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You Don't Have to Be Buddhist to Know Nothing: An Illustrious Collection of Thoughts on Naught Hardcover – October 27, 2009


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You Don't Have to Be Buddhist to Know Nothing: An Illustrious Collection of Thoughts on Naught + The Atheist's Bible: An Illustrious Collection of Irreverent Thoughts
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Product Details

  • Hardcover: 333 pages
  • Publisher: Prometheus Books (October 27, 2009)
  • Language: English
  • ISBN-10: 1591027578
  • ISBN-13: 978-1591027577
  • Product Dimensions: 5 x 1 x 7.4 inches
  • Shipping Weight: 12.8 ounces (View shipping rates and policies)
  • Average Customer Review: 4.4 out of 5 stars  See all reviews (7 customer reviews)
  • Amazon Best Sellers Rank: #843,159 in Books (See Top 100 in Books)

Editorial Reviews

Review

"This little book, conceived and edited by my longtime friend and collaborator Joan Konner will surprise you with absolutely Nothing. Read it and -- Nothing happens. Nothing is the joy of it." --Bill Moyers' Best Books of 2009

"This is a book about Nothing. It is full of Nothing and I have learned more about Nothing from this book than I could have imagined--or could not have." --Edward Albee, playwright

"Travel in mid-air, discover naught! Joan Konner brings us delightful little nothings packed in a vacuum: we now have the world's nothingness at our feet." --Philippe Petit, high wire artist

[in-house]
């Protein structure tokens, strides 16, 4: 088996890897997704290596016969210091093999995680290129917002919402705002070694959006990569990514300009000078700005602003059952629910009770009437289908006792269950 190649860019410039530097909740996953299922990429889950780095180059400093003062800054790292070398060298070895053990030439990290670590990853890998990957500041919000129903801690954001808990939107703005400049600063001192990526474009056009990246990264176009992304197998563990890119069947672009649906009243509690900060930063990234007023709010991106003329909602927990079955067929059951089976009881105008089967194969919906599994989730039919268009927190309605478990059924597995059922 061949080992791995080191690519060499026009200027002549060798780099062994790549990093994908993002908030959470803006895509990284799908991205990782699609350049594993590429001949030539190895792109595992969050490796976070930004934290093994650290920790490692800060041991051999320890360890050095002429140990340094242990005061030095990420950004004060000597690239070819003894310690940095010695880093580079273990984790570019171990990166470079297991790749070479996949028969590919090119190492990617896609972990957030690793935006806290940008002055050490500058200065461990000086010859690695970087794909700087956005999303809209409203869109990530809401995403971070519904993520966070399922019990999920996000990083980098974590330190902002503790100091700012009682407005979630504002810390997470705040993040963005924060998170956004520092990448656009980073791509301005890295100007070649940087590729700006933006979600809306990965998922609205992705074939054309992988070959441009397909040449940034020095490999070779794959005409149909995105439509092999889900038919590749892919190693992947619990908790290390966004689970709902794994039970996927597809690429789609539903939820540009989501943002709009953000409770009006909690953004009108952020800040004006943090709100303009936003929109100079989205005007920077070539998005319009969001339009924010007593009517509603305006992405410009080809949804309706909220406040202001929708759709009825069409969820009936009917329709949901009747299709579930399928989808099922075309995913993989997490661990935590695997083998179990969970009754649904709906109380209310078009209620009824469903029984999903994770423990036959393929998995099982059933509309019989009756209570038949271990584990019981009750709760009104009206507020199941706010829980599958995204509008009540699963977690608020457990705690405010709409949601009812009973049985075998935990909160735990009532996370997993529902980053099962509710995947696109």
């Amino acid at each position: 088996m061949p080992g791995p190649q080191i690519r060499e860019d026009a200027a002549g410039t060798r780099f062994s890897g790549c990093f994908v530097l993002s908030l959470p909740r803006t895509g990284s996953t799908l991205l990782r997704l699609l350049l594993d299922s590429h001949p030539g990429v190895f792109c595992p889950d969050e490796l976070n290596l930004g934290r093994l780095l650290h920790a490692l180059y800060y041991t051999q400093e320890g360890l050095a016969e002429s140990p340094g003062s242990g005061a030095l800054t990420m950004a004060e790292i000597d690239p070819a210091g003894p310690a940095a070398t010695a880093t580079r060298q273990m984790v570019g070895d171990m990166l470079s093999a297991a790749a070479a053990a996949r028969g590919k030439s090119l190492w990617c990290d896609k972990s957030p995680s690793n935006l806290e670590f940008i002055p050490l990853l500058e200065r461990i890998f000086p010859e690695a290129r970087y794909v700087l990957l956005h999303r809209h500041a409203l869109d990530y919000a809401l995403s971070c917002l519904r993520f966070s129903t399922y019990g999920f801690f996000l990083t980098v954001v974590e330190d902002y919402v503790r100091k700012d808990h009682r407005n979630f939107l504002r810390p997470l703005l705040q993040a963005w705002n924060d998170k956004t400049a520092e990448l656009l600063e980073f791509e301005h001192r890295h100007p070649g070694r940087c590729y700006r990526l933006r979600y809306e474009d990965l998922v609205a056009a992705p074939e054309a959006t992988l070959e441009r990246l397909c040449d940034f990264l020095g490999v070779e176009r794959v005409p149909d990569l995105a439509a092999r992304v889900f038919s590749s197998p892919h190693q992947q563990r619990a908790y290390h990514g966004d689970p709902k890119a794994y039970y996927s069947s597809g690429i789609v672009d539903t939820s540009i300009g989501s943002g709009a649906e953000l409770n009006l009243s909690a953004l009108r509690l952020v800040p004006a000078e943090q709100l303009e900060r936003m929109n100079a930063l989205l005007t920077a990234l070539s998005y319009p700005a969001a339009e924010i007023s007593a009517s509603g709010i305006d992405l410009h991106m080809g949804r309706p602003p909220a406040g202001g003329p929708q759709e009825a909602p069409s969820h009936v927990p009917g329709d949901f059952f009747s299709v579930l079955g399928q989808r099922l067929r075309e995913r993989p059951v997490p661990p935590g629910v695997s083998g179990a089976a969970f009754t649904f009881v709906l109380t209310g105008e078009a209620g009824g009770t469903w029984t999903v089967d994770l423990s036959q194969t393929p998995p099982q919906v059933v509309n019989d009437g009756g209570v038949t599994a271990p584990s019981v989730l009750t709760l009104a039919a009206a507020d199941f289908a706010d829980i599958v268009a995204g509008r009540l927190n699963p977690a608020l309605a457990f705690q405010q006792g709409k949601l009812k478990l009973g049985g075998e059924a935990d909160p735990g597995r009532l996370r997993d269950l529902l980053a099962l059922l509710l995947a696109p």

"A choice selection from language's higher vineyards, that almost makes you comfortable with the unthinkable." -- --Robert Kaplan, author of The Nothing That Is, and co-founder, with his wife Ellen, of The Math Circle.

"This is a book about Nothing. It is full of Nothing and I have learned more about Nothing from this book than I could have imagined--or could not have." --Edward Albee, playwright

"Travel in mid-air, discover naught! Joan Konner brings us delightful little nothings packed in a vacuum: we now have the world's nothingness at our feet." --Philippe Petit, high wire artist

"A choice selection from language's higher vineyards, that almost makes you comfortable with the unthinkable." -- --Robert Kaplan, author of The Nothing That Is, and co-founder, with his wife Ellen, of The Math Circle.

"This is a book about Nothing. It is full of Nothing and I have learned more about Nothing from this book than I could have imagined--or could not have." --Edward Albee, playwright

"Travel in mid-air, discover naught! Joan Konner brings us delightful little nothings packed in a vacuum: we now have the world's nothingness at our feet." --Philippe Petit, high wire artist

"A choice selection from language's higher vineyards, that almost makes you comfortable with the unthinkable." ----Robert Kaplan, author of The Nothing That Is, and co-founder, with his wife Ellen, of The Math Circle.

About the Author

Joan Konner conceived and edited The Atheist’s Bible, which became a national bestseller in 2007. She is Dean Emerita and Professor Emerita of the Columbia Graduate School of Journalism, as well as the former publisher and currently an honorary co-chair of the Columbia Journalism Review. This is her second book.

Customer Reviews

4.4 out of 5 stars
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See all 7 customer reviews
What a brilliant fun idea for a book.
Simon Barrett 'Il Penseroso'
The book, which can be read as a whole or in snippets, offers a refreshing take on the world, when we are normally focused on Something.